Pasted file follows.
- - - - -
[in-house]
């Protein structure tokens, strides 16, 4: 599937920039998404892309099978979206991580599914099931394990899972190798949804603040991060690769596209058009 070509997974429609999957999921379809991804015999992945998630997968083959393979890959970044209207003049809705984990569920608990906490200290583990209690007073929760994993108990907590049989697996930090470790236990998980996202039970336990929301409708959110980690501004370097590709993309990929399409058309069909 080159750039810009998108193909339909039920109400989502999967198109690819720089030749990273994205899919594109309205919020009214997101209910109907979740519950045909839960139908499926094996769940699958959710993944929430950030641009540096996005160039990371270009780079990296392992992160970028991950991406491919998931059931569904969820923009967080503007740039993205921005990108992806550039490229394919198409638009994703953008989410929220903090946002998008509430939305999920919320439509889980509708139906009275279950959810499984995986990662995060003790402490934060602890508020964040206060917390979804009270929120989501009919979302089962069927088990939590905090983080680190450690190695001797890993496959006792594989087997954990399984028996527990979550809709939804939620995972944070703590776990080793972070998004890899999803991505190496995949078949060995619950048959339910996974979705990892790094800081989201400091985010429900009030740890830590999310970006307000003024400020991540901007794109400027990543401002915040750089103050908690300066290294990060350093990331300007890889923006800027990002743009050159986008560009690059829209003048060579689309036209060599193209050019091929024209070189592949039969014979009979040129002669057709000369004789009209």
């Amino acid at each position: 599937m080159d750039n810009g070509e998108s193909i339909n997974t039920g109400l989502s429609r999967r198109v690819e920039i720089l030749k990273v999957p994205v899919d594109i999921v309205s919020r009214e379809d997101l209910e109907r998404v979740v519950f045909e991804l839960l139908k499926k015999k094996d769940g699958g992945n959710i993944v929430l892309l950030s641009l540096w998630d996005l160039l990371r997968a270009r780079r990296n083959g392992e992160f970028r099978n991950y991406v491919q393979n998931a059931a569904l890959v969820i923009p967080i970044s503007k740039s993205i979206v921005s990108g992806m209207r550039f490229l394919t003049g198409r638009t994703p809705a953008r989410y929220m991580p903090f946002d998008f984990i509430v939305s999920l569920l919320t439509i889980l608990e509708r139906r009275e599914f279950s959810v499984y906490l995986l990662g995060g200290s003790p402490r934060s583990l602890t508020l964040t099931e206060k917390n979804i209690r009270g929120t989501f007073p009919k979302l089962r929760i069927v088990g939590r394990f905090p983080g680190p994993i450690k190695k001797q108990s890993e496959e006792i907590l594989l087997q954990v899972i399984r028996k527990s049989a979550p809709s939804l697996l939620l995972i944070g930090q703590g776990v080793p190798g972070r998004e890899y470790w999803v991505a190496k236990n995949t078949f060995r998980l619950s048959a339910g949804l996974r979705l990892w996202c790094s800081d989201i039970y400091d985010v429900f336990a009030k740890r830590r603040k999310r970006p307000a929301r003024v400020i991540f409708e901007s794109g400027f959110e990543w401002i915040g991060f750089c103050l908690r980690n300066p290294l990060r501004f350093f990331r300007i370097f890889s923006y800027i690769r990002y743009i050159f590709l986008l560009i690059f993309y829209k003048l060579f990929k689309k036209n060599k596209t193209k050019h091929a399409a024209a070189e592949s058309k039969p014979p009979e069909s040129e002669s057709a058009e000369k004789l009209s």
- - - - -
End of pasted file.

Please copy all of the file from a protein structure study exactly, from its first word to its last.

[in-house]
């Protein structure tokens, strides 16, 4: 599937920039998404892309099978979206991580599914099931394990899972190798949804603040991060690769596209058009 070509997974429609999957999921379809991804015999992945998630997968083959393979890959970044209207003049809705984990569920608990906490200290583990209690007073929760994993108990907590049989697996930090470790236990998980996202039970336990929301409708959110980690501004370097590709993309990929399409058309069909 080159750039810009998108193909339909039920109400989502999967198109690819720089030749990273994205899919594109309205919020009214997101209910109907979740519950045909839960139908499926094996769940699958959710993944929430950030641009540096996005160039990371270009780079990296392992992160970028991950991406491919998931059931569904969820923009967080503007740039993205921005990108992806550039490229394919198409638009994703953008989410929220903090946002998008509430939305999920919320439509889980509708139906009275279950959810499984995986990662995060003790402490934060602890508020964040206060917390979804009270929120989501009919979302089962069927088990939590905090983080680190450690190695001797890993496959006792594989087997954990399984028996527990979550809709939804939620995972944070703590776990080793972070998004890899999803991505190496995949078949060995619950048959339910996974979705990892790094800081989201400091985010429900009030740890830590999310970006307000003024400020991540901007794109400027990543401002915040750089103050908690300066290294990060350093990331300007890889923006800027990002743009050159986008560009690059829209003048060579689309036209060599193209050019091929024209070189592949039969014979009979040129002669057709000369004789009209």
């Amino acid at each position: 599937m080159d750039n810009g070509e998108s193909i339909n997974t039920g109400l989502s429609r999967r198109v690819e920039i720089l030749k990273v999957p994205v899919d594109i999921v309205s919020r009214e379809d997101l209910e109907r998404v979740v519950f045909e991804l839960l139908k499926k015999k094996d769940g699958g992945n959710i993944v929430l892309l950030s641009l540096w998630d996005l160039l990371r997968a270009r780079r990296n083959g392992e992160f970028r099978n991950y991406v491919q393979n998931a059931a569904l890959v969820i923009p967080i970044s503007k740039s993205i979206v921005s990108g992806m209207r550039f490229l394919t003049g198409r638009t994703p809705a953008r989410y929220m991580p903090f946002d998008f984990i509430v939305s999920l569920l919320t439509i889980l608990e509708r139906r009275e599914f279950s959810v499984y906490l995986l990662g995060g200290s003790p402490r934060s583990l602890t508020l964040t099931e206060k917390n979804i209690r009270g929120t989501f007073p009919k979302l089962r929760i069927v088990g939590r394990f905090p983080g680190p994993i450690k190695k001797q108990s890993e496959e006792i907590l594989l087997q954990v899972i399984r028996k527990s049989a979550p809709s939804l697996l939620l995972i944070g930090q703590g776990v080793p190798g972070r998004e890899y470790w999803v991505a190496k236990n995949t078949f060995r998980l619950s048959a339910g949804l996974r979705l990892w996202c790094s800081d989201i039970y400091d985010v429900f336990a009030k740890r830590r603040k999310r970006p307000a929301r003024v400020i991540f409708e901007s794109g400027f959110e990543w401002i915040g991060f750089c103050l908690r980690n300066p290294l990060r501004f350093f990331r300007i370097f890889s923006y800027i690769r990002y743009i050159f590709l986008l560009i690059f993309y829209k003048l060579f990929k689309k036209n060599k596209t193209k050019h091929a399409a024209a070189e592949s058309k039969p014979p009979e069909s040129e002669s057709a058009e000369k004789l009209s």